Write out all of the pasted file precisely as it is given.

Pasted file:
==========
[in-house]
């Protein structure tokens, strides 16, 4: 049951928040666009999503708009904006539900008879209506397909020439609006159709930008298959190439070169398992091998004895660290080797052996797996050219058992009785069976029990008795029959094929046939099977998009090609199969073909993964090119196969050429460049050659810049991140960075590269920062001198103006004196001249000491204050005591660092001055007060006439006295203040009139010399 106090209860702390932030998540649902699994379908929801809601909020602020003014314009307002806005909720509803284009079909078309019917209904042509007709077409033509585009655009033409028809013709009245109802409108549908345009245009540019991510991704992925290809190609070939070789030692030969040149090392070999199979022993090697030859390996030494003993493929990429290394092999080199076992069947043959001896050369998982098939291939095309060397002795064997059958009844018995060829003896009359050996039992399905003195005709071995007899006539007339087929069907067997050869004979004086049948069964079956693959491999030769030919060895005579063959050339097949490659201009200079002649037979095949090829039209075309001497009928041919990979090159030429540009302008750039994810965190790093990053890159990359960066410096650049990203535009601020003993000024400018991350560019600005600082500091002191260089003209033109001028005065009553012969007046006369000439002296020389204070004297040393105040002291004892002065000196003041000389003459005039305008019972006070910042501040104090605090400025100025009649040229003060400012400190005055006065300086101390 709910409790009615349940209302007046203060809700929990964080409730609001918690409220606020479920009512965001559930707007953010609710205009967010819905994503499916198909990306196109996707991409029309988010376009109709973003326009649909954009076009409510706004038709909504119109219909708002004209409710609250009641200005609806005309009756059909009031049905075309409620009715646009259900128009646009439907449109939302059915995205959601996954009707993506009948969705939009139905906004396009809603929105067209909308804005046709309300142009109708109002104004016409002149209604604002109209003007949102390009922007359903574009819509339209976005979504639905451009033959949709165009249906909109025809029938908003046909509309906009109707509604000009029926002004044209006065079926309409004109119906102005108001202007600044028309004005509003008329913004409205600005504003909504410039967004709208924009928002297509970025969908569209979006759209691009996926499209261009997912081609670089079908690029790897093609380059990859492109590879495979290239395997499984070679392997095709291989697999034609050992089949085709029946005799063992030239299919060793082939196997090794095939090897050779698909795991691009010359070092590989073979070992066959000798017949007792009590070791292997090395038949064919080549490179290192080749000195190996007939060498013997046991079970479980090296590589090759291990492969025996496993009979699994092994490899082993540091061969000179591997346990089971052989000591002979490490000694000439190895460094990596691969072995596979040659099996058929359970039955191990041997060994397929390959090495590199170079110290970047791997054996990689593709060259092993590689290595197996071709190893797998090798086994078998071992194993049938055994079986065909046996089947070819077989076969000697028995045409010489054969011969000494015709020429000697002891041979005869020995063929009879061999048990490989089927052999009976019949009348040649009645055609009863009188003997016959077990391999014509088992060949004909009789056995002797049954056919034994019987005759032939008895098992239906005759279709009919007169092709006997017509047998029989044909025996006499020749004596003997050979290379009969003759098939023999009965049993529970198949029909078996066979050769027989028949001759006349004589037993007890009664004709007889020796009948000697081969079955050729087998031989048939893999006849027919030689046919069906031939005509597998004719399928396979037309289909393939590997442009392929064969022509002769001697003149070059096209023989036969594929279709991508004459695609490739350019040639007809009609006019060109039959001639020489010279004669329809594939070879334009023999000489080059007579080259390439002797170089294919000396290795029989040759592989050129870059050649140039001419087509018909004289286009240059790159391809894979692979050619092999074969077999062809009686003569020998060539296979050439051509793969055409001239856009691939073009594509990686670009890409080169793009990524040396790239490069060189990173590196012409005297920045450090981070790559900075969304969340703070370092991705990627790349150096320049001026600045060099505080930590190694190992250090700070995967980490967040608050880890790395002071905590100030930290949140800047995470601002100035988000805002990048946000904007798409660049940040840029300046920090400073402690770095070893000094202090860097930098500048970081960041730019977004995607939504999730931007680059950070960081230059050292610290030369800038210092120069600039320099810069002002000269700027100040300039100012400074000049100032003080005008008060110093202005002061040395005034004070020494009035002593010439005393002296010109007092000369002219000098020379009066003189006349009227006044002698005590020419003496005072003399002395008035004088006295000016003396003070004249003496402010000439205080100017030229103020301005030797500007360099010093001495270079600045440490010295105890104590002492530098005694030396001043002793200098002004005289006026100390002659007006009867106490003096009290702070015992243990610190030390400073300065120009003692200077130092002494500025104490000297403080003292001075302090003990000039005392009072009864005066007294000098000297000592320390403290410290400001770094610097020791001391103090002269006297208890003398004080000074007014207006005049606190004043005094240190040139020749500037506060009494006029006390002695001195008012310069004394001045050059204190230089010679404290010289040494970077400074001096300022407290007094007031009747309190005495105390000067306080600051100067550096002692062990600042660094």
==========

[in-house]
């Protein structure tokens, strides 16, 4: 049951928040666009999503708009904006539900008879209506397909020439609006159709930008298959190439070169398992091998004895660290080797052996797996050219058992009785069976029990008795029959094929046939099977998009090609199969073909993964090119196969050429460049050659810049991140960075590269920062001198103006004196001249000491204050005591660092001055007060006439006295203040009139010399 106090209860702390932030998540649902699994379908929801809601909020602020003014314009307002806005909720509803284009079909078309019917209904042509007709077409033509585009655009033409028809013709009245109802409108549908345009245009540019991510991704992925290809190609070939070789030692030969040149090392070999199979022993090697030859390996030494003993493929990429290394092999080199076992069947043959001896050369998982098939291939095309060397002795064997059958009844018995060829003896009359050996039992399905003195005709071995007899006539007339087929069907067997050869004979004086049948069964079956693959491999030769030919060895005579063959050339097949490659201009200079002649037979095949090829039209075309001497009928041919990979090159030429540009302008750039994810965190790093990053890159990359960066410096650049990203535009601020003993000024400018991350560019600005600082500091002191260089003209033109001028005065009553012969007046006369000439002296020389204070004297040393105040002291004892002065000196003041000389003459005039305008019972006070910042501040104090605090400025100025009649040229003060400012400190005055006065300086101390 709910409790009615349940209302007046203060809700929990964080409730609001918690409220606020479920009512965001559930707007953010609710205009967010819905994503499916198909990306196109996707991409029309988010376009109709973003326009649909954009076009409510706004038709909504119109219909708002004209409710609250009641200005609806005309009756059909009031049905075309409620009715646009259900128009646009439907449109939302059915995205959601996954009707993506009948969705939009139905906004396009809603929105067209909308804005046709309300142009109708109002104004016409002149209604604002109209003007949102390009922007359903574009819509339209976005979504639905451009033959949709165009249906909109025809029938908003046909509309906009109707509604000009029926002004044209006065079926309409004109119906102005108001202007600044028309004005509003008329913004409205600005504003909504410039967004709208924009928002297509970025969908569209979006759209691009996926499209261009997912081609670089079908690029790897093609380059990859492109590879495979290239395997499984070679392997095709291989697999034609050992089949085709029946005799063992030239299919060793082939196997090794095939090897050779698909795991691009010359070092590989073979070992066959000798017949007792009590070791292997090395038949064919080549490179290192080749000195190996007939060498013997046991079970479980090296590589090759291990492969025996496993009979699994092994490899082993540091061969000179591997346990089971052989000591002979490490000694000439190895460094990596691969072995596979040659099996058929359970039955191990041997060994397929390959090495590199170079110290970047791997054996990689593709060259092993590689290595197996071709190893797998090798086994078998071992194993049938055994079986065909046996089947070819077989076969000697028995045409010489054969011969000494015709020429000697002891041979005869020995063929009879061999048990490989089927052999009976019949009348040649009645055609009863009188003997016959077990391999014509088992060949004909009789056995002797049954056919034994019987005759032939008895098992239906005759279709009919007169092709006997017509047998029989044909025996006499020749004596003997050979290379009969003759098939023999009965049993529970198949029909078996066979050769027989028949001759006349004589037993007890009664004709007889020796009948000697081969079955050729087998031989048939893999006849027919030689046919069906031939005509597998004719399928396979037309289909393939590997442009392929064969022509002769001697003149070059096209023989036969594929279709991508004459695609490739350019040639007809009609006019060109039959001639020489010279004669329809594939070879334009023999000489080059007579080259390439002797170089294919000396290795029989040759592989050129870059050649140039001419087509018909004289286009240059790159391809894979692979050619092999074969077999062809009686003569020998060539296979050439051509793969055409001239856009691939073009594509990686670009890409080169793009990524040396790239490069060189990173590196012409005297920045450090981070790559900075969304969340703070370092991705990627790349150096320049001026600045060099505080930590190694190992250090700070995967980490967040608050880890790395002071905590100030930290949140800047995470601002100035988000805002990048946000904007798409660049940040840029300046920090400073402690770095070893000094202090860097930098500048970081960041730019977004995607939504999730931007680059950070960081230059050292610290030369800038210092120069600039320099810069002002000269700027100040300039100012400074000049100032003080005008008060110093202005002061040395005034004070020494009035002593010439005393002296010109007092000369002219000098020379009066003189006349009227006044002698005590020419003496005072003399002395008035004088006295000016003396003070004249003496402010000439205080100017030229103020301005030797500007360099010093001495270079600045440490010295105890104590002492530098005694030396001043002793200098002004005289006026100390002659007006009867106490003096009290702070015992243990610190030390400073300065120009003692200077130092002494500025104490000297403080003292001075302090003990000039005392009072009864005066007294000098000297000592320390403290410290400001770094610097020791001391103090002269006297208890003398004080000074007014207006005049606190004043005094240190040139020749500037506060009494006029006390002695001195008012310069004394001045050059204190230089010679404290010289040494970077400074001096300022407290007094007031009747309190005495105390000067306080600051100067550096002692062990600042660094």